Band: Distorted Harmony
Band Website: www.distortedharmony.com
Label: Independent Release
Release Date: 2012
I’m not sure how much opportunity there is for Prog Metal and Prog Rock groups in Israel, but I’m starting to think there will soon be more, because here’s yet another band, Distorted Harmony who’ve been able to meld the two genres together on Utopia, their first release and they’ve come up with something that is quite unique. This quintet is made up of: Misha Soukhinin (vocals), Guy Landau (guitars), Yoav Efron (keyboards), Iggy Cohen (bass) and Yogev Gabay (drums). The band list such influences as Dream Theater, Porcupine Tree and Muse but they’ve really worked at creating their own interpretation of that inspiration.
The 54-minutes that make up the six-tracks of Utopia display an amazing variety of sounds, from the classical piano arpeggio that open the disc which then slides into a more symphonic opening flourish which then coalesces in the more prog-metal-ish crescendo, all of which subsides at the two-minute mark giving the opening track “Kono Yume” [8:40] a very grand, panoramic feel. The heavy guitar used in Distorted Harmony offers more than just prog-metal crunch. Way more in fact. Much like one of their influences, Porcupine Tree used the heavy sounds to off-set the softer more delicate, so too is that the approach here. I have trouble even hearing the music of Distorted Harmony as prog-metal because of this. I tend to hear this as more heavy symphonic…but with a great crunchy guitar. I also love the many dark and foreboding minor chords they create before offering up the major resolutions. As expected the length of these pieces allows for plenty of musical change-ups; some busy and full of notes others less so instead more symphonic. These stops and starts give the music a great sonic dynamic incorporating simulated strings, acoustic guitars and so forth.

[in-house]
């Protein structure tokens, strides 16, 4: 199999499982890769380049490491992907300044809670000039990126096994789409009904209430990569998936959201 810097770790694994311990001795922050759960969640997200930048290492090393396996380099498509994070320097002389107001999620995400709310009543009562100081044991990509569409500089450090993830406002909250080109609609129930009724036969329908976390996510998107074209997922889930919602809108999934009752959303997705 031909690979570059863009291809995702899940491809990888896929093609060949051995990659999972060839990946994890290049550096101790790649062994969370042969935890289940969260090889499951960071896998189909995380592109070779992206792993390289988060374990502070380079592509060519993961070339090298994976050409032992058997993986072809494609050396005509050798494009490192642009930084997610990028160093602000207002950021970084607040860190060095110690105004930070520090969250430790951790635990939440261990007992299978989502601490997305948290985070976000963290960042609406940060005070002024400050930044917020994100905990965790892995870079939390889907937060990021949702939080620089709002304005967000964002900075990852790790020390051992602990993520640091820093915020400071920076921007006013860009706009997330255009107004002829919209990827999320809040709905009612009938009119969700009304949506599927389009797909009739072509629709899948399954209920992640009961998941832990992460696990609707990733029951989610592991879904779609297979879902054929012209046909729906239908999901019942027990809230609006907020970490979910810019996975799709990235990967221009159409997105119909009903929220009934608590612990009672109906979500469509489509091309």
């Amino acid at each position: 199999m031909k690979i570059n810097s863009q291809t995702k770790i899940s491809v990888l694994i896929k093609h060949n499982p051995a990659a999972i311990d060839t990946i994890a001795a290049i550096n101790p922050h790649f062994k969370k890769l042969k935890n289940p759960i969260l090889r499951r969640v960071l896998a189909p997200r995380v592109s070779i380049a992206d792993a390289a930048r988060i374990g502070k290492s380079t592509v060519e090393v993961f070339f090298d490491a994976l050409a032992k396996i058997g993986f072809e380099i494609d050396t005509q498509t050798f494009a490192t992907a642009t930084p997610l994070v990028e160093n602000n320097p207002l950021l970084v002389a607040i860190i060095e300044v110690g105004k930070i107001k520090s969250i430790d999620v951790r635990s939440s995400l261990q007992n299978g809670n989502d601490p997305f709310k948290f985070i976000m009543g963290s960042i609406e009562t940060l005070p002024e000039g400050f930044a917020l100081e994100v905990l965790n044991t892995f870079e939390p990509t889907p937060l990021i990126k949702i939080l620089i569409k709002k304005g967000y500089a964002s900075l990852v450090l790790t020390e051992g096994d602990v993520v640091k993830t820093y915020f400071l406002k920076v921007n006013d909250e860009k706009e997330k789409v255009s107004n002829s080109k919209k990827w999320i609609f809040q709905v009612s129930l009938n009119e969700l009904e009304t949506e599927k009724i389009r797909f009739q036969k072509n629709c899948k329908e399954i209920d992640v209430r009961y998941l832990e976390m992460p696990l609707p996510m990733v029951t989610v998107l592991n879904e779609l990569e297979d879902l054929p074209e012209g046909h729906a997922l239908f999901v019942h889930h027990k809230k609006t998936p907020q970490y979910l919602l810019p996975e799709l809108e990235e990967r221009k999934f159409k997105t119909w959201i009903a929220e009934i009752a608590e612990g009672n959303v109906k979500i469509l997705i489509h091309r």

I have to say this: the band list Dream Theatre as one of their influences and one of my favorite DT albums is Octovarium, well Distorted Harmony have captured the essence of all that I loved about that album and made it their own on Utopia. Dare I say it, making it even a bit better! Better in my mind because the balance of soft and heavy is more, well, balanced. As far as heavy discs go; this has become one of my favorites. For fans of heavy symphonic prog, I highly recommend it. And we’re all in luck because in an effort to get their music out in the hands of listeners, the band has made the disc available as a free download from their website. Check’em out, I think you’ll really like them.